I think my dentist fit me in for a check up last week just so he could vent to me about Napster.
They're thieves, he said. All Napster users are thieves. Napster is organized theft. Something must be done about it. I tried to argue with him, but the man was holding sharp instruments.
My dentist doesn't own a record company, but he isn't alone in his feelings. Napster is one of the biggest news stories of 2000 precisely because opinion about it is sharply divided. Even many Napster users have reservations about what they're doing.
Changes in the copyright and criminal laws, particularly the 1998 Digital Millennium Copyright Act and the 1997 No Electronic Theft Act, were bound to sink the service, as the government now argues. The only legal argument left is based on the First Amendment, beloved of porn stars and Nazis. It was no surprise that the Napster legal dream team was searching for a life raft before the Court of Appeals ruled.
So why did Bertelsmann throw it one? Unless Bertelsmann Chairman and CEO Thomas Middelhoff can convince all the other record companies to drop their jihad, his company's loan and options are worthless.
Sony, Time Warner, VIVENDI's UMG, and EMI have invested a ton of sweat and equity in the proposition that Napster is evil and deserves no reward for that. The argument is now getting all kinds of support. Meanwhile, all of Bertelsmann's rivals now have download services of their own. The services are kludgy and expensive, but they exist. Moreover, Napster's MP3 file format may be popular, but it's not really very good, delivering "near CD quality" in a world where CD quality is a base line.
If its rivals agree to make nice, Bertelsmann's the hero, and the rivals are at a disadvantage. The price is set at $5 per month, but the record companies still dream of getting $1-4 per song.
There's also a technological risk. Napster's present system doesn't support the kind of tracking Bertelsmann and the other companies need. Making Napster legit still leaves a host of other client-client services like Gnutella that in theory can't be stopped because there is no one to sue.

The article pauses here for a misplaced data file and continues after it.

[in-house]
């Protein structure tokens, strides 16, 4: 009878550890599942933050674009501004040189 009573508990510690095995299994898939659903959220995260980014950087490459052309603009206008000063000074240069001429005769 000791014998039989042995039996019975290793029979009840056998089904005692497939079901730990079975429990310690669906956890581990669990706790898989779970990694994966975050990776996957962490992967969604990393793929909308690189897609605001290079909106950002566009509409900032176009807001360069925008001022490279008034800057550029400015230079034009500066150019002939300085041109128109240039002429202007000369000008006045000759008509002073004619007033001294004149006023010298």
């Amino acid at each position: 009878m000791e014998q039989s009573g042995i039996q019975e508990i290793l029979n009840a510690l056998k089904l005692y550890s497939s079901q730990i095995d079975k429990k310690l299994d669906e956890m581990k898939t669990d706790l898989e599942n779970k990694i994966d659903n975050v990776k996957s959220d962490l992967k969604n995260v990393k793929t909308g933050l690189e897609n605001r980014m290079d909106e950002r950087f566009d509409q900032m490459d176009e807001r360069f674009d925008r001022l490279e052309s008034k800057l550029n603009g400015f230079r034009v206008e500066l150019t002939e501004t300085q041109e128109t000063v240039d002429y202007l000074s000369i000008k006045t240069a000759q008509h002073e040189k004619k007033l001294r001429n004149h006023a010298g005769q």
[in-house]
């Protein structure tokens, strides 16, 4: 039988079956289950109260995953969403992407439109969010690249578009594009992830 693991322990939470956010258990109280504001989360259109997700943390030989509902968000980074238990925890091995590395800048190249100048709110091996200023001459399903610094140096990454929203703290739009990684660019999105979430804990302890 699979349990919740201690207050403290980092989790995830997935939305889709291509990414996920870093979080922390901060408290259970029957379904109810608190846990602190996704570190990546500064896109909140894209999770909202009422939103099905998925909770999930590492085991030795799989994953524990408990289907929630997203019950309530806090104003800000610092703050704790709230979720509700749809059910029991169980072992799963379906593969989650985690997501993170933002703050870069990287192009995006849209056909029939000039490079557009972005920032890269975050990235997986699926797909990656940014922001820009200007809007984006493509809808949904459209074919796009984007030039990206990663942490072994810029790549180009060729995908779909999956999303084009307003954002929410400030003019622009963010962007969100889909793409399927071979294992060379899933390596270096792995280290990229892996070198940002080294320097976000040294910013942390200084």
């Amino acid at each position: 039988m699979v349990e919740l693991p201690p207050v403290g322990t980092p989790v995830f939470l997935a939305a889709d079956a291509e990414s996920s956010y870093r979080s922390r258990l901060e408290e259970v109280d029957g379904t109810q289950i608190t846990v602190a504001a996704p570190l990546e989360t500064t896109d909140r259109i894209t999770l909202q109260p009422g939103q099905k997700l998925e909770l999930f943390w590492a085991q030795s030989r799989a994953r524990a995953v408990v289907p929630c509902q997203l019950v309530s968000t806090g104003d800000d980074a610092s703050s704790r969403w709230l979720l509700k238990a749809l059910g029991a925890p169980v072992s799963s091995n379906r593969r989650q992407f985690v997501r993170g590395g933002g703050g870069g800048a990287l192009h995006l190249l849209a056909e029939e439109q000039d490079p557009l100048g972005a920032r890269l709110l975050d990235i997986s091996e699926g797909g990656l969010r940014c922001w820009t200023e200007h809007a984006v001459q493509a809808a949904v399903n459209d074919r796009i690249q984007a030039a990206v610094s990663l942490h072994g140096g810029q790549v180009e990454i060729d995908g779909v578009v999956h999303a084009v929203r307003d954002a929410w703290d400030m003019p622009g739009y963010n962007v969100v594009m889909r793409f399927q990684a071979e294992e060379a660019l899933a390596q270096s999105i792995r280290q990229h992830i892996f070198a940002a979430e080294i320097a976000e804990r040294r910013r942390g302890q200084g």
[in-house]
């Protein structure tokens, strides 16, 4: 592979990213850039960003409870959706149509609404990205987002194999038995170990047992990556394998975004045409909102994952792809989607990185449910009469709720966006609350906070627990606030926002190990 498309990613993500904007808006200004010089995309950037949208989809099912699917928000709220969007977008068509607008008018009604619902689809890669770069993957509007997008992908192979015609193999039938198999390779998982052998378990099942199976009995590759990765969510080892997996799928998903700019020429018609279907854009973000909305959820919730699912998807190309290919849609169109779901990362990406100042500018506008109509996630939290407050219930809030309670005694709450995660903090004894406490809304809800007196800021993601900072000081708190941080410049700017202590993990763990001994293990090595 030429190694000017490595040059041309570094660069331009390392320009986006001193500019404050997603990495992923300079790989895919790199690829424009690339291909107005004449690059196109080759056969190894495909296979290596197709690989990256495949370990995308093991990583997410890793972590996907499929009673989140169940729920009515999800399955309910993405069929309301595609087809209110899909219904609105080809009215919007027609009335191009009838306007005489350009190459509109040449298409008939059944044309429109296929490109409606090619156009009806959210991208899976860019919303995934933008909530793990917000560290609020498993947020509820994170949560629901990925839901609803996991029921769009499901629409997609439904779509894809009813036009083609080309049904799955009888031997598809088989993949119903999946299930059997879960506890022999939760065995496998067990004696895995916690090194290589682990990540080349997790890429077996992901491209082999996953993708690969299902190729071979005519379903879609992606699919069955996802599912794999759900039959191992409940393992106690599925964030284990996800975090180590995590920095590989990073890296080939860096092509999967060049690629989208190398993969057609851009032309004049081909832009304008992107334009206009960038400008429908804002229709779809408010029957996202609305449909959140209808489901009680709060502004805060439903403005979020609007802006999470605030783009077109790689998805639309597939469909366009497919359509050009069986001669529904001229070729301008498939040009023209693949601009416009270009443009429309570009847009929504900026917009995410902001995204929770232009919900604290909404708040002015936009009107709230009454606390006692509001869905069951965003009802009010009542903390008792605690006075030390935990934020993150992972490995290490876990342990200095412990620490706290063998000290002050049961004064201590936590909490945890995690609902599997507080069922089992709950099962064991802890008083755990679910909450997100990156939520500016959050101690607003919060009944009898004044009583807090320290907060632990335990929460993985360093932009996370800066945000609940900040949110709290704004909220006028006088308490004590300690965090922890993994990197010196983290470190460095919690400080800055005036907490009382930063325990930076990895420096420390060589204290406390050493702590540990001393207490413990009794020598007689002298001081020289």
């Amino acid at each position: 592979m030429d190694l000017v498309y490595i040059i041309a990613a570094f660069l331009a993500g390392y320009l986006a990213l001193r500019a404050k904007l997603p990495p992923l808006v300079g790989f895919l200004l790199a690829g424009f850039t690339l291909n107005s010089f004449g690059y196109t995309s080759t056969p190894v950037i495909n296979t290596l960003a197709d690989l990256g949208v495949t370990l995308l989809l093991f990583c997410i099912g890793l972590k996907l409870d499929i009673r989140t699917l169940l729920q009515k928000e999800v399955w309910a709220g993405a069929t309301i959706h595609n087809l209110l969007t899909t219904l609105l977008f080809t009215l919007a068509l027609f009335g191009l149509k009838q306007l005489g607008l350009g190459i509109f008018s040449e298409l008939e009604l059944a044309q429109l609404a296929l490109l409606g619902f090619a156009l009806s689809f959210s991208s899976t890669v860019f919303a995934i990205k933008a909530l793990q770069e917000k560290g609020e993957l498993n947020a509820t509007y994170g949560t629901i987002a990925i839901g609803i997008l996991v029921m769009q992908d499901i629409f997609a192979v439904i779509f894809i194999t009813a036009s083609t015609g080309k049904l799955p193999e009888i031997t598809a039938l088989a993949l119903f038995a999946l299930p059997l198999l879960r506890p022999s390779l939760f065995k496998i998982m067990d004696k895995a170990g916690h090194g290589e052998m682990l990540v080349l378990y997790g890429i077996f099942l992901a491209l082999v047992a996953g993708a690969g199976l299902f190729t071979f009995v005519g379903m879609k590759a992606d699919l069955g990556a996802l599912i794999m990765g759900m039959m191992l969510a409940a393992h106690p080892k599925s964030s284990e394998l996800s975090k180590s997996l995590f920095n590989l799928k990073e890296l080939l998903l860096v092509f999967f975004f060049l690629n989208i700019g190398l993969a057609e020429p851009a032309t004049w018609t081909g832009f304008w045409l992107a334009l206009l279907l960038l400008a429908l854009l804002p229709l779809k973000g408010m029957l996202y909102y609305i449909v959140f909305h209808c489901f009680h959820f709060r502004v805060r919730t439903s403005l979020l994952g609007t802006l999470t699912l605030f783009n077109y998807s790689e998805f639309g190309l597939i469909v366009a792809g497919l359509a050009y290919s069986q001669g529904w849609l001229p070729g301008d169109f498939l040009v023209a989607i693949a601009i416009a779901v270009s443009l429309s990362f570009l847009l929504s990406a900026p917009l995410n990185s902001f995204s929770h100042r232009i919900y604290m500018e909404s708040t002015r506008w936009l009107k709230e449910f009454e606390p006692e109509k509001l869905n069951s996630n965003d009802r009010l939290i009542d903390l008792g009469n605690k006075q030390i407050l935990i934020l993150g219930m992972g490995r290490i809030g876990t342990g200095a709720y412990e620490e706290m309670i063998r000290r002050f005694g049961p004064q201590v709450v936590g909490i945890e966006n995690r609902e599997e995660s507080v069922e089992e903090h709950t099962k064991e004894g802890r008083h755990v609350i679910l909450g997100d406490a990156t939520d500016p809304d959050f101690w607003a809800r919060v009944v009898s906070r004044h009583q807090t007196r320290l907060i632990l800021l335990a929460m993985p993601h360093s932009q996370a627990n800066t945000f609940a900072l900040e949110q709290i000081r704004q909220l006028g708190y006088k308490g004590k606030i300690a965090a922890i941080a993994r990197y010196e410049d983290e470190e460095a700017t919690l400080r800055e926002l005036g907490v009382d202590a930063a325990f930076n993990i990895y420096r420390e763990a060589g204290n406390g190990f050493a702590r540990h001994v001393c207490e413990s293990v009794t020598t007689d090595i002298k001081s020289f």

The only argument I can find supporting Bertelsmann's action is that Gnutella has problems of its own. As the flood of users came down on it following the Napster lawsuit, the service slowed to a crawl. Version .56 software was rushed out the door, and the programmers behind the effort can't come to consensus on upgrades that will stop the slowdown.
Then there are other problems. Spammers, virus authors, and anti-porn activists have all hijacked portions of Gnutella, using it for their own agendas. When there's no one in charge, there's also no sheriff.
It's all fascinating stuff. People want music in new formats, and they want to buy it using new economic models. Napster offered free music without a business model. Now one of its sworn enemies is endorsing a bolted-on business model while hoping others will join in. Apparently no one knows what is going to happen.
So stay tuned.
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Dana Blankenhorn has been a business reporter for more than 20 years. He has written parts of five books and currently contributes to Advertising Age, Business Marketing, NetMarketing, the Chicago Tribune, Boardwatch, CLEC Magazine, and other publications. His own newsletter, A-Clue.Com, is published weekly.
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